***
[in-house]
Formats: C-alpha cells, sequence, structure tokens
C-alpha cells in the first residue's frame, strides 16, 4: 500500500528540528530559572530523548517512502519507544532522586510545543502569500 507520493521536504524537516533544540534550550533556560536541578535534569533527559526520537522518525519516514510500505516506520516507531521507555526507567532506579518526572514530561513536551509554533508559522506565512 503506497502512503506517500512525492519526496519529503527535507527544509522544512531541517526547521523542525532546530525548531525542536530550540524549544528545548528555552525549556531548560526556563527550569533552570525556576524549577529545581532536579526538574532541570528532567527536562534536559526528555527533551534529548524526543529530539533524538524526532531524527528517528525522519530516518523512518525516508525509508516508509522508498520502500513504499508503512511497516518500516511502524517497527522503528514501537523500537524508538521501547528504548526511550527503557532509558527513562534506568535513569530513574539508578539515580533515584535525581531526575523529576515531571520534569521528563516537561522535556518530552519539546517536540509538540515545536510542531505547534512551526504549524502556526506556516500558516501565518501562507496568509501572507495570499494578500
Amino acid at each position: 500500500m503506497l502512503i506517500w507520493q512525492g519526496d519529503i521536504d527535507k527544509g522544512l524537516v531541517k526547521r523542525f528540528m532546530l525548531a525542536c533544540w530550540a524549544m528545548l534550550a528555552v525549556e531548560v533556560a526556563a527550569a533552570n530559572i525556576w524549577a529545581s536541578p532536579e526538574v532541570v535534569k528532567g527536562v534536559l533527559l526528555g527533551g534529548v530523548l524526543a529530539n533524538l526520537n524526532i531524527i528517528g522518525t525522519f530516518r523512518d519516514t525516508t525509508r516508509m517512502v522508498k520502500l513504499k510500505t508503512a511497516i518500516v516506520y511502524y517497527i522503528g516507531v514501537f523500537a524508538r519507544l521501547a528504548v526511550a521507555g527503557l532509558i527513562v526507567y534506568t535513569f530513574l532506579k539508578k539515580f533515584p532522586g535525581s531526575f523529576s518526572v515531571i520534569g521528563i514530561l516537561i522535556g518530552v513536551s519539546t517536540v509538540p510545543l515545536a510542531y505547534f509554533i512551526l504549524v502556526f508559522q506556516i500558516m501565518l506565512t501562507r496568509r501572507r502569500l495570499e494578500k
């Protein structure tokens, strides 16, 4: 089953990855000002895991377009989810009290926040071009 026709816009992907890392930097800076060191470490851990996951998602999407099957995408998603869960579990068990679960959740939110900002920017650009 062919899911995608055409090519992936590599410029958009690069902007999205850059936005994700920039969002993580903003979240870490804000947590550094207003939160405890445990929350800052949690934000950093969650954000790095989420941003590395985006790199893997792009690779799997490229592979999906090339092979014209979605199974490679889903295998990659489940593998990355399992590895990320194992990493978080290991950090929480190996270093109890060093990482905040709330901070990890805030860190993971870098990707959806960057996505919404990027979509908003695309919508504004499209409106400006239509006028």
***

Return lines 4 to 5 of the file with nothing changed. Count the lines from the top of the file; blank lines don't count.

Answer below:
Amino acid at each position: 500500500m503506497l502512503i506517500w507520493q512525492g519526496d519529503i521536504d527535507k527544509g522544512l524537516v531541517k526547521r523542525f528540528m532546530l525548531a525542536c533544540w530550540a524549544m528545548l534550550a528555552v525549556e531548560v533556560a526556563a527550569a533552570n530559572i525556576w524549577a529545581s536541578p532536579e526538574v532541570v535534569k528532567g527536562v534536559l533527559l526528555g527533551g534529548v530523548l524526543a529530539n533524538l526520537n524526532i531524527i528517528g522518525t525522519f530516518r523512518d519516514t525516508t525509508r516508509m517512502v522508498k520502500l513504499k510500505t508503512a511497516i518500516v516506520y511502524y517497527i522503528g516507531v514501537f523500537a524508538r519507544l521501547a528504548v526511550a521507555g527503557l532509558i527513562v526507567y534506568t535513569f530513574l532506579k539508578k539515580f533515584p532522586g535525581s531526575f523529576s518526572v515531571i520534569g521528563i514530561l516537561i522535556g518530552v513536551s519539546t517536540v509538540p510545543l515545536a510542531y505547534f509554533i512551526l504549524v502556526f508559522q506556516i500558516m501565518l506565512t501562507r496568509r501572507r502569500l495570499e494578500k
């Protein structure tokens, strides 16, 4: 089953990855000002895991377009989810009290926040071009 026709816009992907890392930097800076060191470490851990996951998602999407099957995408998603869960579990068990679960959740939110900002920017650009 062919899911995608055409090519992936590599410029958009690069902007999205850059936005994700920039969002993580903003979240870490804000947590550094207003939160405890445990929350800052949690934000950093969650954000790095989420941003590395985006790199893997792009690779799997490229592979999906090339092979014209979605199974490679889903295998990659489940593998990355399992590895990320194992990493978080290991950090929480190996270093109890060093990482905040709330901070990890805030860190993971870098990707959806960057996505919404990027979509908003695309919508504004499209409106400006239509006028």